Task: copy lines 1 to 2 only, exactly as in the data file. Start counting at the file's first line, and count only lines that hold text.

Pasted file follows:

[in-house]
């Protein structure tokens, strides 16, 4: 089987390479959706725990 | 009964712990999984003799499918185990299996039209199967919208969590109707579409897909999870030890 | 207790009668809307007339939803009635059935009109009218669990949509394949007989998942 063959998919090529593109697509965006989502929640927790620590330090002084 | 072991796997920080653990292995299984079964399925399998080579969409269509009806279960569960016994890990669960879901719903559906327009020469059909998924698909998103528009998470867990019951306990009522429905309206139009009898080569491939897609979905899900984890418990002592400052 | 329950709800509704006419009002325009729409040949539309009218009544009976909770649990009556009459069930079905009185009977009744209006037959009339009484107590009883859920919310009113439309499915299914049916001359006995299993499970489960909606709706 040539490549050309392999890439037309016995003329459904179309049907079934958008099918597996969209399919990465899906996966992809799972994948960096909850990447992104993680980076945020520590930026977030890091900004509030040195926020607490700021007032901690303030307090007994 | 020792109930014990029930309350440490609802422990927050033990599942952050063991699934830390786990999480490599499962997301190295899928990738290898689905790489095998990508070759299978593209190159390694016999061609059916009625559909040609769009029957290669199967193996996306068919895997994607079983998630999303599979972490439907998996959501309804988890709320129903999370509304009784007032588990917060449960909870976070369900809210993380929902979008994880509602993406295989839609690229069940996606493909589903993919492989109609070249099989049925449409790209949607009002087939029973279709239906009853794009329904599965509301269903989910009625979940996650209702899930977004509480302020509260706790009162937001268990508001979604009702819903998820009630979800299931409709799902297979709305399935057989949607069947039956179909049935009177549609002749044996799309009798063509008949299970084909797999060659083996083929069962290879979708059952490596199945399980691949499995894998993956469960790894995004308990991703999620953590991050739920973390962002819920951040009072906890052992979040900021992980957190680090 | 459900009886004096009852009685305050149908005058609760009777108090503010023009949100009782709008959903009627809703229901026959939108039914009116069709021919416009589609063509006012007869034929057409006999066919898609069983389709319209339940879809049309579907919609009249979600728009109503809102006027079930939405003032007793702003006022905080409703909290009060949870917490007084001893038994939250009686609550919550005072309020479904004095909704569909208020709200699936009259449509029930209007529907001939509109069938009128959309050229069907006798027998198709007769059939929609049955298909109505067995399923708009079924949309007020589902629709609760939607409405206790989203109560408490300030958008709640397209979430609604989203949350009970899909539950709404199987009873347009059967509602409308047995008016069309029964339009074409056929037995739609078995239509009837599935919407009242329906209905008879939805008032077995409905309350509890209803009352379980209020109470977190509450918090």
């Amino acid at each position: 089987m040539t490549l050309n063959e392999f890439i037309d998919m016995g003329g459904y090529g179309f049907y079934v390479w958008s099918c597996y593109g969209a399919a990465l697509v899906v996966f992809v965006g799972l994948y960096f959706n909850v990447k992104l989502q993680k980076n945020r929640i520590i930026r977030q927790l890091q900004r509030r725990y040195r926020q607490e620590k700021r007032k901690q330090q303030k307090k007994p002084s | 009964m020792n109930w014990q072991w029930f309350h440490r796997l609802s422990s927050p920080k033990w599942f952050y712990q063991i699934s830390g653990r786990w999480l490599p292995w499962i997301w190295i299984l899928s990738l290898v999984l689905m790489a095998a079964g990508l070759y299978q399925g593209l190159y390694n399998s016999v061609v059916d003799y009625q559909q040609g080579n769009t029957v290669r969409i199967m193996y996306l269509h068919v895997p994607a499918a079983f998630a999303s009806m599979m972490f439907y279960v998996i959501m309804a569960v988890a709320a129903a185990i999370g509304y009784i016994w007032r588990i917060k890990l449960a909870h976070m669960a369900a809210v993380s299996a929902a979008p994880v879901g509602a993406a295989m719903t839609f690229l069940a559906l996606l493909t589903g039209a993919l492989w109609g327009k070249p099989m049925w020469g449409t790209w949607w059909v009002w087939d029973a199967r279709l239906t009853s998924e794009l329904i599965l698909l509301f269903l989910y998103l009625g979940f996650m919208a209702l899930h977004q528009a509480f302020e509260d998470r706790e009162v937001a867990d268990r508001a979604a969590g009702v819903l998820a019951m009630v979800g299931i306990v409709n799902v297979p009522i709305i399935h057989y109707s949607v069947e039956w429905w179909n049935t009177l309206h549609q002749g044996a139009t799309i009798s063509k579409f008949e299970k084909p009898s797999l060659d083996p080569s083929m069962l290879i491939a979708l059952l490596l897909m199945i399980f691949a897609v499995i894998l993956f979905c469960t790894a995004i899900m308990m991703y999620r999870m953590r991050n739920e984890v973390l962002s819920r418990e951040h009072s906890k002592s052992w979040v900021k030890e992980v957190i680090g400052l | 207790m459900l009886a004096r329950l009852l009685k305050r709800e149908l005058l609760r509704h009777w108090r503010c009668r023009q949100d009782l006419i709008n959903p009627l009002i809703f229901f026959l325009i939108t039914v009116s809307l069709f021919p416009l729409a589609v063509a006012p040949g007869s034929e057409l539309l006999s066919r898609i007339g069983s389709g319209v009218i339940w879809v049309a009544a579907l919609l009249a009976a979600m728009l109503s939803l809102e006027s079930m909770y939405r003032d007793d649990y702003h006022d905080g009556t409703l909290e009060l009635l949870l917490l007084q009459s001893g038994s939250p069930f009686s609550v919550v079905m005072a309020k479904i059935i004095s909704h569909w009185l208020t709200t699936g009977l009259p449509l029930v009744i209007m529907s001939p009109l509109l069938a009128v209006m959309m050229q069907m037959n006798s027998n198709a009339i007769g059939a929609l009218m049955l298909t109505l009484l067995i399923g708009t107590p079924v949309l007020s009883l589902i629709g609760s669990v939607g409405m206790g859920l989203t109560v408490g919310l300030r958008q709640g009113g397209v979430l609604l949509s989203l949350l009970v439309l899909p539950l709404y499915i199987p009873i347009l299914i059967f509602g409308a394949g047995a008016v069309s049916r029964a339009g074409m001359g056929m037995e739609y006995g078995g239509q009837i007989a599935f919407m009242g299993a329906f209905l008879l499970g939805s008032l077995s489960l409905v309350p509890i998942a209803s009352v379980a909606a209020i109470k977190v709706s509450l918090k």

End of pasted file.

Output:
[in-house]
């Protein structure tokens, strides 16, 4: 089987390479959706725990 | 009964712990999984003799499918185990299996039209199967919208969590109707579409897909999870030890 | 207790009668809307007339939803009635059935009109009218669990949509394949007989998942 063959998919090529593109697509965006989502929640927790620590330090002084 | 072991796997920080653990292995299984079964399925399998080579969409269509009806279960569960016994890990669960879901719903559906327009020469059909998924698909998103528009998470867990019951306990009522429905309206139009009898080569491939897609979905899900984890418990002592400052 | 329950709800509704006419009002325009729409040949539309009218009544009976909770649990009556009459069930079905009185009977009744209006037959009339009484107590009883859920919310009113439309499915299914049916001359006995299993499970489960909606709706 040539490549050309392999890439037309016995003329459904179309049907079934958008099918597996969209399919990465899906996966992809799972994948960096909850990447992104993680980076945020520590930026977030890091900004509030040195926020607490700021007032901690303030307090007994 | 020792109930014990029930309350440490609802422990927050033990599942952050063991699934830390786990999480490599499962997301190295899928990738290898689905790489095998990508070759299978593209190159390694016999061609059916009625559909040609769009029957290669199967193996996306068919895997994607079983998630999303599979972490439907998996959501309804988890709320129903999370509304009784007032588990917060449960909870976070369900809210993380929902979008994880509602993406295989839609690229069940996606493909589903993919492989109609070249099989049925449409790209949607009002087939029973279709239906009853794009329904599965509301269903989910009625979940996650209702899930977004509480302020509260706790009162937001268990508001979604009702819903998820009630979800299931409709799902297979709305399935057989949607069947039956179909049935009177549609002749044996799309009798063509008949299970084909797999060659083996083929069962290879979708059952490596199945399980691949499995894998993956469960790894995004308990991703999620953590991050739920973390962002819920951040009072906890052992979040900021992980957190680090 | 459900009886004096009852009685305050149908005058609760009777108090503010023009949100009782709008959903009627809703229901026959939108039914009116069709021919416009589609063509006012007869034929057409006999066919898609069983389709319209339940879809049309579907919609009249979600728009109503809102006027079930939405003032007793702003006022905080409703909290009060949870917490007084001893038994939250009686609550919550005072309020479904004095909704569909208020709200699936009259449509029930209007529907001939509109069938009128959309050229069907006798027998198709007769059939929609049955298909109505067995399923708009079924949309007020589902629709609760939607409405206790989203109560408490300030958008709640397209979430609604989203949350009970899909539950709404199987009873347009059967509602409308047995008016069309029964339009074409056929037995739609078995239509009837599935919407009242329906209905008879939805008032077995409905309350509890209803009352379980209020109470977190509450918090």